Expandable graphite (EG) is a very effective flame retardant in some polymers, especially polyurethane foam. It is made from natural graphite, which is converted to flake graphite by grinding and flotation followed by chemical purification. The flake graphite is then treated to intercalate an acid between the graphite layers (sulphuric, nitric or acetic acid are commonly used). This acid provides the mechanism for expansion and the resulting flame retardancy. China and India have large reserves of natural graphite.

Antimony trioxide

This is the main secondary flame retardant in commercial use. It has little effect alone, but as a synergist it very significantly increases the efficiency of halogen-containing systems.

The main source of antimony trioxide is the mineral stibnite (Sb2S3) and this can be directly converted to the trioxide by reaction with air or oxygen. Sublimation is used to purify the oxide, especially to remove the toxic arsenic oxide (most stibnite ores contain arsenic impurity). Some companies prefer to produce the metallic element first and then oxidise it.

Most of the world production of antimony metal and the oxide is carried out in China today, but some metal is exported and converted elsewhere.

Borates

Borates, especially zinc borate, are another important class of secondary flame retardants, most often used in conjunction with halogenated systems. They are derived from various borate ores of which there are four main ones; the sodium borates, tincal and kernite, the calcium ore, colemanite, and the mixed sodium calcium ore, ulexite. The largest deposits are in Turkey, the USA and Russia. Turkey has about two thirds of the world’s known reserves at over 1bn tonnes.

Others

There are a number of minor additives, largely of the secondary type. The main ones are organo-clays (mainly based on montmorillonite), molybdenum compounds, ferrocenes and zinc stannates. Many of these are mainly seen as alternatives to antimony trioxide which has had a very volatile price history (see Mineral Pricing 101).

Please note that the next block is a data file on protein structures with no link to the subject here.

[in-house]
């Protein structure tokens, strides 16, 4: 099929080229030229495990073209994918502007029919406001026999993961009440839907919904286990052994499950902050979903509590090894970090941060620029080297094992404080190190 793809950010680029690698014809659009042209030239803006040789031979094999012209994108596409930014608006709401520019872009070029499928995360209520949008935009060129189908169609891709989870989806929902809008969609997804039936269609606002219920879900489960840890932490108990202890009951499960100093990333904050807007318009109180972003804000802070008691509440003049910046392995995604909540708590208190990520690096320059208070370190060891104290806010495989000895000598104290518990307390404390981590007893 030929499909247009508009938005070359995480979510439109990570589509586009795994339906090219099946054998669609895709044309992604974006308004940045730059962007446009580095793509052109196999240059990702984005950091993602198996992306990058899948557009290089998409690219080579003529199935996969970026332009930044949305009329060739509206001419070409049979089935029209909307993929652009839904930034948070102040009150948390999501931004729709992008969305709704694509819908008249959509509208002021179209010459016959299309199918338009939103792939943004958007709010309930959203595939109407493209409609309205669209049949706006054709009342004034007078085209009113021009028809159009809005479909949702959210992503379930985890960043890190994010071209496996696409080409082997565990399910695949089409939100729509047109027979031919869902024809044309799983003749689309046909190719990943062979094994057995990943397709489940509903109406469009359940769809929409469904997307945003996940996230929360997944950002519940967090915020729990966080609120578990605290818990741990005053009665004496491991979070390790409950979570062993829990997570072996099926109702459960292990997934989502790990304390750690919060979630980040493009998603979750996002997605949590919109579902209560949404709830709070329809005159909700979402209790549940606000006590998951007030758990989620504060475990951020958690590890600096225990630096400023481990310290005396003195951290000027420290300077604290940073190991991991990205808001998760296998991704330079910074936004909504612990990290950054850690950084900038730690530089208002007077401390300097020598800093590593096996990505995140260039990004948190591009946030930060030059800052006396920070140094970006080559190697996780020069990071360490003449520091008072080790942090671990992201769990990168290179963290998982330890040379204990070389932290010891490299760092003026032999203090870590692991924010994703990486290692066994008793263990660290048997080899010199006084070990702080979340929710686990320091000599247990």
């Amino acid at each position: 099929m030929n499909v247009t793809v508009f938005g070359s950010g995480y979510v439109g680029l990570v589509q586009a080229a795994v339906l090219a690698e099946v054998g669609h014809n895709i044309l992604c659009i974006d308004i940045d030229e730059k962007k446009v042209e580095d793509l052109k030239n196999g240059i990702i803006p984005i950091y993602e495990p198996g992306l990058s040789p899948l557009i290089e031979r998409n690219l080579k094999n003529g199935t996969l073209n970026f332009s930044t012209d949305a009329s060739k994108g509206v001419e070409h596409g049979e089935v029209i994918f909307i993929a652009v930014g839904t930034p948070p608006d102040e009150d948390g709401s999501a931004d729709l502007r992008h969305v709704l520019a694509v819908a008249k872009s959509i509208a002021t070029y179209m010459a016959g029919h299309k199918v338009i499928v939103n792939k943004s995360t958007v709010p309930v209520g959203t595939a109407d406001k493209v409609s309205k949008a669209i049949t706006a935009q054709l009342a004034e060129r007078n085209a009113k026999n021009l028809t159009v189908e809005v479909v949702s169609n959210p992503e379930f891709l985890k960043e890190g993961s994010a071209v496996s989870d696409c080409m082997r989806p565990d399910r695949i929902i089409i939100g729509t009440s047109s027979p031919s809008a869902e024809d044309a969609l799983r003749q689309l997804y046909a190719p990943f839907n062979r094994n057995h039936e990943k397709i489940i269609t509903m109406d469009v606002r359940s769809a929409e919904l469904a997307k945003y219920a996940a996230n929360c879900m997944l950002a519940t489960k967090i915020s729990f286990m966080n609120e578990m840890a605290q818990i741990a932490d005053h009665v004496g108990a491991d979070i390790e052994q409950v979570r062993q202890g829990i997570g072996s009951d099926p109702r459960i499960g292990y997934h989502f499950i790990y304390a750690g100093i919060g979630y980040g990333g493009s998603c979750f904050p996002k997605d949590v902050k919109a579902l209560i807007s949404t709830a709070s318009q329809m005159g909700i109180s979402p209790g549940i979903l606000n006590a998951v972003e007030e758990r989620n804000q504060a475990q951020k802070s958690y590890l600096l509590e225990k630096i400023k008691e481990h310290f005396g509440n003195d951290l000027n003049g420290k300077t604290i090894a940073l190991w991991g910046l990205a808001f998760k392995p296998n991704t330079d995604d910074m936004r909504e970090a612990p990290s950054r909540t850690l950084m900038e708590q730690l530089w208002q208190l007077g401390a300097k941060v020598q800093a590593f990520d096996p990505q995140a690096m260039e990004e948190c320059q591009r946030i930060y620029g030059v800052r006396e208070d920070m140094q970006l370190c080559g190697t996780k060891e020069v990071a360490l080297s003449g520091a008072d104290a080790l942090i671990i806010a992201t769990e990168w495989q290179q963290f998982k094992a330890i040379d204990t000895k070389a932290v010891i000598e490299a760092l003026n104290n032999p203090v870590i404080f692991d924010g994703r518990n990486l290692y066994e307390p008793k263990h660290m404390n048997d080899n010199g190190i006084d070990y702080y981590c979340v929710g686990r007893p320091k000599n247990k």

The organo-clays are mostly used as synergists with metal hydroxides and some premixed versions of aluminium or magnesium hydroxide are commercially available from Albemarle.

Supply

Many of the flame retardants mentioned above account for quite small tonnages compared to their mineral resources and are also used in other, much larger, applications; so supply should not be an issue in the medium or even long term.

The high volume FR products are the halogenated ones, aluminium hydroxide, phosphorus-based grades and the borates, but even here supply does not seem to be an issue. Halogen-based flame retardants are derived from salt deposits or brines and these are in abundant supply. Bauxite reserves are plentiful and well spread, so supplies for aluminium hydroxide production should also be adequate, despite the high tonnages consumed. Both borate and phosphate reserves are also plentiful, although of more limited geographical distribution.

Table 1: Selected leading producers of flame retardant additives 

Company Location Products
Albemarle Corp. Baton Rouge, Louisiana, USA Metal hydroxides, bromine and phosphorus compounds
Campine NV Beerse, Belgium Antimony trioxide
Chemtura Corp. Philadelphia, Pennsylvania, US Brominated compounds
Clariant International Ltd Muttenz, Switzerland Phosphorus compounds
Dover Chemical Corp. Dover, Ohio, USA Chlorinated and brominated compounds
Israel Chemicals Ltd Dead Sea, Israel Bromine, magnesium hydroxide, phosphorus compounds
Kyowa Chemical Industry Co. Ltd Kagawa, Japan Metal hydroxides
Minelco Group Derby, UK Aluminium hydroxide, hydromagnesite, huntite
Nabaltec AG Schwandorf, Germany Metal hydroxides
US Borax (Rio Tinto Minerals) Boron, California, USA Borates

Contributor: Professor Roger Rothon, Rothon Consultants and Manchester Metropolitan University, UK.